The use of external plaster or render goes back nearly 10,000 years. Its potential to effortlessly transform a tired old house into something sleek and sophisticated with a few waves of a plasterer’s arm is undoubtedly alluring. Combined with the use of external insulation this transformation can not only be aesthetic, but comfortable and sustainable too.
The same benefits also apply to new builds but be warned, rendering a house is hard to get right and even harder to keep looking good.
The benefits of rendering a house
Where many materials used for exterior cladding soften and look better with age, render rarely does. The moment it’s finished and perfect is when the render is at its best. However this can be avoided by careful design and specification.
1. It allows the building to breathe
To achieve your flawless vision you need to start with some physics and understand how your building breathes. The idea of a ‘breathing building’ may sound weird but all buildings absorb and release moisture; this is known as its breathability. This moisture is not from driving rain (although this contributes) but is mostly water vapour that cooking, showering and breathing produces.
This moisture generally moves from inside to outside through the walls of your home. Older buildings, especially without DPCs (Damp Proof Course) are very moisture permeable and rely on this to keep dry. Therefore the render you put on the outside of your house has to match the breathability of your existing walls or you will trap moisture within the structure and create a problem, resulting in looking at how to get rid of damp.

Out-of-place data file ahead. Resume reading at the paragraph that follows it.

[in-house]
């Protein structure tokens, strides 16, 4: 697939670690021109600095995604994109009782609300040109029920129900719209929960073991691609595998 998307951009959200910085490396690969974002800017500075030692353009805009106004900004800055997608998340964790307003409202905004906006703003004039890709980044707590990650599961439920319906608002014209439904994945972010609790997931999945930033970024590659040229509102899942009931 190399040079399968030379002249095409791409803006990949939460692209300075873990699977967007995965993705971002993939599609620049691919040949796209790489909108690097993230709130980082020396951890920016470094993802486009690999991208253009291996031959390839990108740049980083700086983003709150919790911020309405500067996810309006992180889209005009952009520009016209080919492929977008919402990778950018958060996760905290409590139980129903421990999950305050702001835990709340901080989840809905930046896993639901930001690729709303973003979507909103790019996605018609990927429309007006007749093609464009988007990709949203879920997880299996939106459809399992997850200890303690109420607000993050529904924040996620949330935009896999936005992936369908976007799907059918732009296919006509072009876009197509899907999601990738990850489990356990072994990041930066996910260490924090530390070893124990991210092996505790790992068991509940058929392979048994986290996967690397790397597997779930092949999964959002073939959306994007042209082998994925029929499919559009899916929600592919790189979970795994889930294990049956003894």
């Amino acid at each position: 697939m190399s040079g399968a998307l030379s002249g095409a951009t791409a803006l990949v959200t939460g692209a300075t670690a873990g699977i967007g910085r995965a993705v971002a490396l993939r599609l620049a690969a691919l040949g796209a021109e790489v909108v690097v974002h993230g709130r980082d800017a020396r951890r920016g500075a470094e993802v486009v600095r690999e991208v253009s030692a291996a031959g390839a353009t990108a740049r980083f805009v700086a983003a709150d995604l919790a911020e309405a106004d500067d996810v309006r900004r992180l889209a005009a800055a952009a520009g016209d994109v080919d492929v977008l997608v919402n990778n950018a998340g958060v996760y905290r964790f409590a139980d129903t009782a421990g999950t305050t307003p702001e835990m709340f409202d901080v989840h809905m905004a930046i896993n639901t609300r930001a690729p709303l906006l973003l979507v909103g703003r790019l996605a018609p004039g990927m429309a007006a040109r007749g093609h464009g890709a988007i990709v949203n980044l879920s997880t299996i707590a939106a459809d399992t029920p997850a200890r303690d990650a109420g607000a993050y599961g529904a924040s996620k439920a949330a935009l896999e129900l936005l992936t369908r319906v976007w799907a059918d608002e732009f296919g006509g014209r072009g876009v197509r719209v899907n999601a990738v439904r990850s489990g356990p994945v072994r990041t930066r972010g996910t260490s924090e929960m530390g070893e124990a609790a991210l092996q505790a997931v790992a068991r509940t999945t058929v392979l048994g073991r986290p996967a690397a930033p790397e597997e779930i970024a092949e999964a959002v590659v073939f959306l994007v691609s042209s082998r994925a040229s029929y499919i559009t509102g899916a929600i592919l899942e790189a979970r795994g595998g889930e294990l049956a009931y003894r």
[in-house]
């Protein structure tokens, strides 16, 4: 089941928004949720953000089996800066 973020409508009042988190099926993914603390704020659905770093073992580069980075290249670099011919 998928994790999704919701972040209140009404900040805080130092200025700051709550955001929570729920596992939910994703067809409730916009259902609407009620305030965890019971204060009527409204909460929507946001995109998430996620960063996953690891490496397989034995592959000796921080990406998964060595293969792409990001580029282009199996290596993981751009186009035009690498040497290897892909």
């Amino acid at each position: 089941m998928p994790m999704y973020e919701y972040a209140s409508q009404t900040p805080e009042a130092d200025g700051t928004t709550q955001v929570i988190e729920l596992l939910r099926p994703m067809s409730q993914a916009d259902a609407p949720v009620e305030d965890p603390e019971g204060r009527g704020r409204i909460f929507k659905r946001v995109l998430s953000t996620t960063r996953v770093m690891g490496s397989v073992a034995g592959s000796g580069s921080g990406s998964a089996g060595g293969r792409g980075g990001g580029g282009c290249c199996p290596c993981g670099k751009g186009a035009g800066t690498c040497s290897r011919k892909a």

2. It’s suitable for older buildings or modern properties
There are traditional and modern lime plasters that work really well with older buildings and more modern cavity walls also benefit from a vapour open (breathable) render to ensure you don’t get damp, and possibly mould, in your home.
If water does get trapped in your walls by a non-breathable render or exterior paint it can cause the top finish to blister and fail which looks like an outbreak of boils!
3. Good detailing ensures no cracking or staining
Getting breathability right is all about specification and is the first step. Next is to ensure you don’t get cracking or staining, this is all about good detailing.
As the temperature swings between day and night, summer and winter, buildings grow and shrink so carefully located expansion joints are needed to allow for movement between sections of render rather than in the render itself. This will stop your beautiful surface cracking.
Perhaps worse than cracking is weathering stains around windows, overhangs and gutters. Preventing this is again about careful detailing especially around windows and doors and ensuring your gutters are working properly.
4. It can improve thermal performance
If I’m being honest, I have mixed feelings about the appearance of render. It can be well done, but is often bland. However, I am a huge fan of render with exterior insulation. This is insulation fixed to the exterior of a house that is usually rendered to provide waterproofing.
Given that an average house loses about 40% of its heat through the walls, wrapping them up transforms both air tightness (reducing draughts) and thermal performance. It allows for a sustainable makeover without the expense and inconvenience of internal wall insulation, which means redoing most of the rooms after installation.
5. A professional installer will ensure a perfect finish.
It is important to do your research to understand the basics and crucially find a reputable, skilled installer. I always recommend visiting their previous projects and specifically something that was finished a few years ago as ageing is critical to successful render. When correctly installed and combined with some thoughtful design, external insulation will mean your home can look great, and be comfortable and affordable to heat.
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